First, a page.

The swimming pool industry in North Texas has been booming all spring and summer. Even as we transition into fall, the hot Texas temperatures mean that most people will be able to enjoy their pool for a few more months, even if their pool isn't heated. If you smell chlorine while enjoying your pool, does it mean there is too much chlorine in the water? Many people are under the mistaken impression that a noticeable chlorine smell or red eyes indicate excess chlorine. However, that's rarely the case. So why do you smell chlorine?
If you are noticing a strong chlorine odor in your pool in addition to having red, burning eyes, it is likely the pool has chloramines, also called combined chlorine. The chlorine added into the pool may have bonded with ammonia and nitrogen molecules released by swimmers urinating in the water. This causes reduced sanitizing ability as well as irritation to the eyes and skin of swimmers. Chloramines are 60 to 80 times less effective in disinfecting the water than an uncombined free chlorine molecule. While you can test your water for chloramines by running a DPD test kit that checks for both Free and Total chlorine levels, the tell-tale sign of chloramines is a strong chlorine odor.
If you suspect the presence of chloramines, call your pool service company for a pool shock service visit. Shocking the pool or super chlorinating is necessary to break apart chloramines. Raising the chlorine level to reach “breakpoint chlorination” level will break apart the chloramine bonds and return your pool to its clear, clean glory.
pH and Your Eyes
No one likes to consider the possibility that there may be urine in the pool. According to a report from the CDC, urine is the main cause of burning eyes in the pool. The ideal swimming pool pH is 7.8, as this prevents algae growth. If your pH is lower than 7.4, the pH needs to be raised. If your pH is higher than 7.8, then the pH needs to be lowered. Because the human body has a narrow comfort range for pH of 7.4 to 7.8, and pH controls the strength of the chlorine in the pool, anything higher or lower will irritate your eyes by disrupting your tear film.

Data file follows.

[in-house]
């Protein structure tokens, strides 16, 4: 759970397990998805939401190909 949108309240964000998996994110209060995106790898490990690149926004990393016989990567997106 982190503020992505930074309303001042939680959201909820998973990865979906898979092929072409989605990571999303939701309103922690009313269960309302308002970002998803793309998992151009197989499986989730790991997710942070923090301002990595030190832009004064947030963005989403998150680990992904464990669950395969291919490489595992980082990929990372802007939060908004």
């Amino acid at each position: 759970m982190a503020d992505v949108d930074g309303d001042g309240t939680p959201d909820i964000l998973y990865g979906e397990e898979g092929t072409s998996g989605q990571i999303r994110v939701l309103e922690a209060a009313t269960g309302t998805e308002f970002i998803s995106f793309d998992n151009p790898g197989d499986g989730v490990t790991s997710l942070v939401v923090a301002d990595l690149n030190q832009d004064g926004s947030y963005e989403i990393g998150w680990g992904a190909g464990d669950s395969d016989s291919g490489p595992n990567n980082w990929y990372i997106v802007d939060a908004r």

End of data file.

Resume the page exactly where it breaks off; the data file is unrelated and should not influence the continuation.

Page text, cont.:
The tear film is a thin layer of tears that exists over both of your eyes to keep them moisturized and protected. Direct contact with any sort of chemical can result in irritation to the eyes by disturbing and thinning the tear film. Although chlorine is added to swimming pools to protect swimmers from harmful bacteria and germs, it can provide them with access to your eyes by disrupting the tear film. By keeping the pool’s pH at the same level as the pH of your eyes, the weakening of the tear film and the side-effect of burning red eyes are kept to a minimum. In addition, keeping the pool’s pH at optimal levels also means the chlorine will disinfect the water appropriately.
Prevent the Problem
Any chemical problems in your swimming pool water boil down to the water chemistry. After you have removed all chloramines from the water by increasing chlorine levels, you can guard again alterations to this water chemistry by following these tips:
- Remind swimmers to use the toilet before getting into the water.
- No swimmers should be in the pool if they have been sick with diarrhea.
- Take kids on bathroom breaks frequently.
- Change swim diapers regularly to keep urine and excrement out of the water.
- Convert your chlorine pool to saltwater. Saltwater is gentler on your eyes, skin, and hair.
Although it seems counter-intuitive because you are about to get wet in the pool, showering before swimming in the pool helps prevent keep dirt, body oils, makeup, sweat, and feces out of the water.
Chlorine can combine with urine released in the pool or with particles or with particles of feces, sweat, dirt, skin cells, and personal care products that come off of the bodies of swimmers. If your pool smells strongly of chlorine, be sure to check pH levels. If they are not stable at a 7.8, call your pool service company or adjust your water chemistry without delay to keep your pool water safely sanitized against germs and bacteria.